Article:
• Suzy says:

      Wow, you’re right, Barb, they are modified ballet flats. Guess that’s why I like them so much. I also still wear my Toms, they are very comfortable and easy to pack for travel (remember travel?).

  5. Marian says:

    Love the blue shoes, Suzy. They would almost work for me! At least in college I didn’t have to deal with cobblestones, although we walked a lot up the hill to our dorms. I’m glad I wasn’t the only young woman to wear high heels to “stand up” to those obnoxious males!

  6. Suzy, your blue suede shoes are nice but absolutely LOVE you in the photo and LOVE the boa!

    I wear Crocs for gardening but it’s supposedly not good to have you feet incased in that rubbery stuff.

    The two pairs of London boots I wrote about are long gone, but FYI boots I currently have that were pricey but very, very comfortable are by La Canadienne.

  7. Risa Nye says:

    Remember platform shoes? This was such an evocative prompt! Each era had its own style: high school, college, first jobs, etc. I had trouble finding midnight blue shoes to match a mother-of-the-groom dress and ended up with a pair of amazing Manolos (bought on sale, but still…) that I have worn exactly twice! So much fun to review what’s hot and what’s not re shoes over the years!

    • Suzy says:

      I DO remember platform shoes. The only pair I had were platform clogs, and I got into a car accident driving in them, as I related in my Plymouth Valiant convertible story. And as for the shoes to match your mother-of-the-groom dress, you could have borrowed my blue suede shoes! They are lighter than midnight, but I bet they would have worked. But we probably didn’t know each other then.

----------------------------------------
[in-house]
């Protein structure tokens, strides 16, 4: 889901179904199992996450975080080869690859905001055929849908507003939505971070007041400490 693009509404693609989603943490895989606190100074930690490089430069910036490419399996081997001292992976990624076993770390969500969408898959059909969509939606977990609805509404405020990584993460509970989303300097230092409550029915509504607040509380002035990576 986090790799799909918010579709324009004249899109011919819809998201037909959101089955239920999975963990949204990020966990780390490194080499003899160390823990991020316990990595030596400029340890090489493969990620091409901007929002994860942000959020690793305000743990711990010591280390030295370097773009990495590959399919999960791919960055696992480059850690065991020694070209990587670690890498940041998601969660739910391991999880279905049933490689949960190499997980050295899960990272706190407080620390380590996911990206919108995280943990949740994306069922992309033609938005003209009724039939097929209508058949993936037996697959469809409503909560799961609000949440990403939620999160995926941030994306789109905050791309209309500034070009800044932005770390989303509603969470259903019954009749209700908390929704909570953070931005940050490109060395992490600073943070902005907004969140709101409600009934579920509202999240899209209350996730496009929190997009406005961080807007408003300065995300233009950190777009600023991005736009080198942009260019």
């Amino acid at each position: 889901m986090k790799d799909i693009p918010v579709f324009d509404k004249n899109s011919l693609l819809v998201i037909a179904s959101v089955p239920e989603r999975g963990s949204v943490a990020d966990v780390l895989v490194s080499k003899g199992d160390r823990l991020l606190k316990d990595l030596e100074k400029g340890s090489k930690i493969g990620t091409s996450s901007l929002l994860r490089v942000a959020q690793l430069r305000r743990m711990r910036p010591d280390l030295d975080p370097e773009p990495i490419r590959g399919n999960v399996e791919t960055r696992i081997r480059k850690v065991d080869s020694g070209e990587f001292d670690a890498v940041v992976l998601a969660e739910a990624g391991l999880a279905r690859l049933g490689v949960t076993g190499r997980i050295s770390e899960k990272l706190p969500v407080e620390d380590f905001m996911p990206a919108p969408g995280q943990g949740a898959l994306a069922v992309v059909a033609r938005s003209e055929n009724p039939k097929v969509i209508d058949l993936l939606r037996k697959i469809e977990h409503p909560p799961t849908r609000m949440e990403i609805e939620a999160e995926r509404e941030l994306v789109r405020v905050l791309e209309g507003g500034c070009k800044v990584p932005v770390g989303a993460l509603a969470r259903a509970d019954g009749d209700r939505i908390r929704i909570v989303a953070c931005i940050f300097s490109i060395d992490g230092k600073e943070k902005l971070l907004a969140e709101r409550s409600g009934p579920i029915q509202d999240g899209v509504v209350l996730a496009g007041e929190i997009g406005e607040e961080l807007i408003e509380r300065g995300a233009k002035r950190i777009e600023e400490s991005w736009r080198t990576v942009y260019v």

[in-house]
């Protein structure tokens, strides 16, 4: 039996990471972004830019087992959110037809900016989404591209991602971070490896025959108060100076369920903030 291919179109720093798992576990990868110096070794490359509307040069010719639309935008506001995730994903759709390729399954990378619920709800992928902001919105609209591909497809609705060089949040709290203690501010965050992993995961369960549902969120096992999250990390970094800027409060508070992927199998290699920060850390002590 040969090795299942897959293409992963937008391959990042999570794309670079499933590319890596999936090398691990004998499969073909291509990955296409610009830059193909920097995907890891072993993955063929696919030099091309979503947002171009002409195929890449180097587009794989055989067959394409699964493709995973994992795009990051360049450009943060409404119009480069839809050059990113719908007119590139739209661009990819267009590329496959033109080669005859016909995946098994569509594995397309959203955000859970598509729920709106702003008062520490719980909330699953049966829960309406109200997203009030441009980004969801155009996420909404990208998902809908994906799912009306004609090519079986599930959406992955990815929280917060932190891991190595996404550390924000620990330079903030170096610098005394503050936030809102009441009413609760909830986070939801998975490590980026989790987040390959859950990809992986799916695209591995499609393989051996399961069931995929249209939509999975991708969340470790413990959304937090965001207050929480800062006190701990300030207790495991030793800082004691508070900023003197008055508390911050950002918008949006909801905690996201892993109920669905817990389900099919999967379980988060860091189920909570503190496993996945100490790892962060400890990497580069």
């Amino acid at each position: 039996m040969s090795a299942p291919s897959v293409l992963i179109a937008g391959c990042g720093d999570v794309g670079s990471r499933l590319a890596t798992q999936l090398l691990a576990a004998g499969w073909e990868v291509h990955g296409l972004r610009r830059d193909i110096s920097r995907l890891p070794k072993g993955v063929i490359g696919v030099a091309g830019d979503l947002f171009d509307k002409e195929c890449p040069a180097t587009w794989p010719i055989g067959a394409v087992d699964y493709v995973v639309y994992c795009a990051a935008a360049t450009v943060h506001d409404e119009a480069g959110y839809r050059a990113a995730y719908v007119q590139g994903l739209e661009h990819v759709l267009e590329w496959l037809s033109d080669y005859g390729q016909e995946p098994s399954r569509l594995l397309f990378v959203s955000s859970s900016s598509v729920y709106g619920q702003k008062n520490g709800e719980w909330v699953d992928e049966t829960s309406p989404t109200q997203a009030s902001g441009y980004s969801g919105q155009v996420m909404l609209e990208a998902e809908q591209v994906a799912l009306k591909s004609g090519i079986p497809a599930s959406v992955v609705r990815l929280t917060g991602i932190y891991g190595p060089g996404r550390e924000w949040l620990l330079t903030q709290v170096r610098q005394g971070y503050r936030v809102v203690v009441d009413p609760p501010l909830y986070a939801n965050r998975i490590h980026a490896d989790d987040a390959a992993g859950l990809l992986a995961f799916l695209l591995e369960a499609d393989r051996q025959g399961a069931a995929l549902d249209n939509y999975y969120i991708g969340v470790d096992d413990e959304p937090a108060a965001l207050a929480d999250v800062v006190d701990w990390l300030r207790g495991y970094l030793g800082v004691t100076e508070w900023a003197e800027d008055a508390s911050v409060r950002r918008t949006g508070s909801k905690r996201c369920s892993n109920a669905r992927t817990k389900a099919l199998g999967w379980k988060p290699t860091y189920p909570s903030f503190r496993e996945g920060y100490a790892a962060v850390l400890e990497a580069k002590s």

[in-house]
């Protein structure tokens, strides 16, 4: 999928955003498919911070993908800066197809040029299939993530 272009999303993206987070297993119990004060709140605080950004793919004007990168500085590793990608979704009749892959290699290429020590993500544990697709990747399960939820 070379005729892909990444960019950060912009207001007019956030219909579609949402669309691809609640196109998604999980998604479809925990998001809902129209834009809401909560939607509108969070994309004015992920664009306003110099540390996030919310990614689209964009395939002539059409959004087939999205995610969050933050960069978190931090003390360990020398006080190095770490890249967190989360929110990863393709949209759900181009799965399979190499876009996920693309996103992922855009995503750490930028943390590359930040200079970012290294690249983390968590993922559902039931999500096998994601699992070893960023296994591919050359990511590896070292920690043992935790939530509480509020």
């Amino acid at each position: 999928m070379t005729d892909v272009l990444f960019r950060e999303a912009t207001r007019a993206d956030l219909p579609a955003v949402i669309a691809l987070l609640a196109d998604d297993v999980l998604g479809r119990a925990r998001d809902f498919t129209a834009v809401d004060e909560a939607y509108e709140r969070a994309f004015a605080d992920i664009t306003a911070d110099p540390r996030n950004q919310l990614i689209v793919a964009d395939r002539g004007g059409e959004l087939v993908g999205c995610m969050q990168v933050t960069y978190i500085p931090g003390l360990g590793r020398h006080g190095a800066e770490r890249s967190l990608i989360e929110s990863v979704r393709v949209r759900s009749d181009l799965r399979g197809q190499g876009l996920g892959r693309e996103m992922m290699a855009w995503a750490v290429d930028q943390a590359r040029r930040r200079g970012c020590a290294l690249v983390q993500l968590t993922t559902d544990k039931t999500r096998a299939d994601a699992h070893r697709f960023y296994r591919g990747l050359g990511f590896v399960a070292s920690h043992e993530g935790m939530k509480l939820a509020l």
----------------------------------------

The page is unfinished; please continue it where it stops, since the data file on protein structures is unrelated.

8. I am really enjoying how much social history is embedded in this week’s discussions of footwear! The issue of how men feel around women who are their height (or even taller) could be a prompt itself. I can totally relate (thinking back to my younger days) to the guys who felt intimidated as soon as you stood up!

    BTW I don’t think I ever wore sneakers around Harvard or Cambridge, other than going to the gym to do my “PE credit” which we called PTs. So we males didn’t have an advantage that way. Even when I was in grad school in the 1990s, I was still not wearing sneakers as typical everyday wear, although clearly some people had already begun doing that.

    • Suzy says:

      Thanks for your comment, Dale. As to walking on cobblestones in Cambridge, I didn’t mean to suggest that your advantage came from wearing sneakers. Nobody wore sneakers then. But ANY men’s shoes (except maybe cowboy boots) would give you that advantage because the heel is basically flat, so you wouldn’t be turning your ankles like we did in chunky heels.

  9. One for the money…two for the show… three to get ready… now go, cat, go
    But don’t you step on…

    Great image of you rising up in court, slowly, slowly, growing taller, taller, opposing counsel watching you, head back, eyes open in wonder as you reach your full high-heeled stature. A little like Alice in Wonderland. One side makes you taller. Ask Alice.

    • Suzy says:

      You are the only one who noticed my story title. I can just imagine you playing and singing it! Not sure about the Alice comparison. I can hear Grace Slick- “Go ask Alice, when she’s ten feet tall.” Guess I needed to grow another four feet. Wow, I just realized your entire comment was musical. ♪♫

Leave a Reply